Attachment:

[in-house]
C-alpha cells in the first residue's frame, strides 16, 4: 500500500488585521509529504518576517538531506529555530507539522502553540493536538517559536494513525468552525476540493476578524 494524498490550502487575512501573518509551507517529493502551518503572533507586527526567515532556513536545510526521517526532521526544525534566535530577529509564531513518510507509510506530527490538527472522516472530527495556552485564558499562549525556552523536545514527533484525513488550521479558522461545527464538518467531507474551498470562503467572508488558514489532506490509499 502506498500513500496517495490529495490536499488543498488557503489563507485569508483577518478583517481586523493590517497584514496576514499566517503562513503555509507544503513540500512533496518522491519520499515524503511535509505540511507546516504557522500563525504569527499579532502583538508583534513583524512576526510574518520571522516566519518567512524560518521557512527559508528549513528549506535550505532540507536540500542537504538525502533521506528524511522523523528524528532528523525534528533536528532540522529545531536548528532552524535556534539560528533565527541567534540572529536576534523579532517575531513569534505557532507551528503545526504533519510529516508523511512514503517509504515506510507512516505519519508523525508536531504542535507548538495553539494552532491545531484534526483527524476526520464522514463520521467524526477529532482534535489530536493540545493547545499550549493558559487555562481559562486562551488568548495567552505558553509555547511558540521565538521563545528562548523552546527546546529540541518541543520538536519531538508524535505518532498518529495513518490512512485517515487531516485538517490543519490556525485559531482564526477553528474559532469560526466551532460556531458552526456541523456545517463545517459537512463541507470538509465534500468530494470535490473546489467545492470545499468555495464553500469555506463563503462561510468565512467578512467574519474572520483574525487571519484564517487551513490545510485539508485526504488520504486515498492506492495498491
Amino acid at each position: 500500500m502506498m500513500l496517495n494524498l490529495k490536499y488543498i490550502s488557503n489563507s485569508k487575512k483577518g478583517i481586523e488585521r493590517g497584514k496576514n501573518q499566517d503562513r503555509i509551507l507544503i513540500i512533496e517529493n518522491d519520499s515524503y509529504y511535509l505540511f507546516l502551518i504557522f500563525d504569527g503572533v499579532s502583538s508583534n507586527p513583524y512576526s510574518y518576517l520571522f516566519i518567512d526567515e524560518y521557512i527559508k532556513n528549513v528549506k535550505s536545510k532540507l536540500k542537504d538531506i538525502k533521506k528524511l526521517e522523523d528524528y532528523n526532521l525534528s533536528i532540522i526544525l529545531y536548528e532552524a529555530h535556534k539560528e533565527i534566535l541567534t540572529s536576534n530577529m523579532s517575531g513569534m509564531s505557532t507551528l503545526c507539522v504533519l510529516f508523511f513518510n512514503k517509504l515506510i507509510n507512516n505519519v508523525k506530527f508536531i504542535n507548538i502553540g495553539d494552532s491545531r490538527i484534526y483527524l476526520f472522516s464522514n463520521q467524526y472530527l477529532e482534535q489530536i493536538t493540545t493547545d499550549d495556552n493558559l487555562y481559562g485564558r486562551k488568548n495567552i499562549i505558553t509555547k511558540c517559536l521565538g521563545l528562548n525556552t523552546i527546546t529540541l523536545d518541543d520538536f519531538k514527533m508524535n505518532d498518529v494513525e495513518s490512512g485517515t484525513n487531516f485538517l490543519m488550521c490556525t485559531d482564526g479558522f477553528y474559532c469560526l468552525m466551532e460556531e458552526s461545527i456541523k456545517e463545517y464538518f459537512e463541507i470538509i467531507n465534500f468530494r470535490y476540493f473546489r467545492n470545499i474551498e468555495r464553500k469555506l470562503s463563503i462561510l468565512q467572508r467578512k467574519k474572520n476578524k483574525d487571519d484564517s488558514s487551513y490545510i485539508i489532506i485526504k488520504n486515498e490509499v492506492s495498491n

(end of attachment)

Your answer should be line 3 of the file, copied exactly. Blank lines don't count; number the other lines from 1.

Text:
Amino acid at each position: 500500500m502506498m500513500l496517495n494524498l490529495k490536499y488543498i490550502s488557503n489563507s485569508k487575512k483577518g478583517i481586523e488585521r493590517g497584514k496576514n501573518q499566517d503562513r503555509i509551507l507544503i513540500i512533496e517529493n518522491d519520499s515524503y509529504y511535509l505540511f507546516l502551518i504557522f500563525d504569527g503572533v499579532s502583538s508583534n507586527p513583524y512576526s510574518y518576517l520571522f516566519i518567512d526567515e524560518y521557512i527559508k532556513n528549513v528549506k535550505s536545510k532540507l536540500k542537504d538531506i538525502k533521506k528524511l526521517e522523523d528524528y532528523n526532521l525534528s533536528i532540522i526544525l529545531y536548528e532552524a529555530h535556534k539560528e533565527i534566535l541567534t540572529s536576534n530577529m523579532s517575531g513569534m509564531s505557532t507551528l503545526c507539522v504533519l510529516f508523511f513518510n512514503k517509504l515506510i507509510n507512516n505519519v508523525k506530527f508536531i504542535n507548538i502553540g495553539d494552532s491545531r490538527i484534526y483527524l476526520f472522516s464522514n463520521q467524526y472530527l477529532e482534535q489530536i493536538t493540545t493547545d499550549d495556552n493558559l487555562y481559562g485564558r486562551k488568548n495567552i499562549i505558553t509555547k511558540c517559536l521565538g521563545l528562548n525556552t523552546i527546546t529540541l523536545d518541543d520538536f519531538k514527533m508524535n505518532d498518529v494513525e495513518s490512512g485517515t484525513n487531516f485538517l490543519m488550521c490556525t485559531d482564526g479558522f477553528y474559532c469560526l468552525m466551532e460556531e458552526s461545527i456541523k456545517e463545517y464538518f459537512e463541507i470538509i467531507n465534500f468530494r470535490y476540493f473546489r467545492n470545499i474551498e468555495r464553500k469555506l470562503s463563503i462561510l468565512q467572508r467578512k467574519k474572520n476578524k483574525d487571519d484564517s488558514s487551513y490545510i485539508i489532506i485526504k488520504n486515498e490509499v492506492s495498491n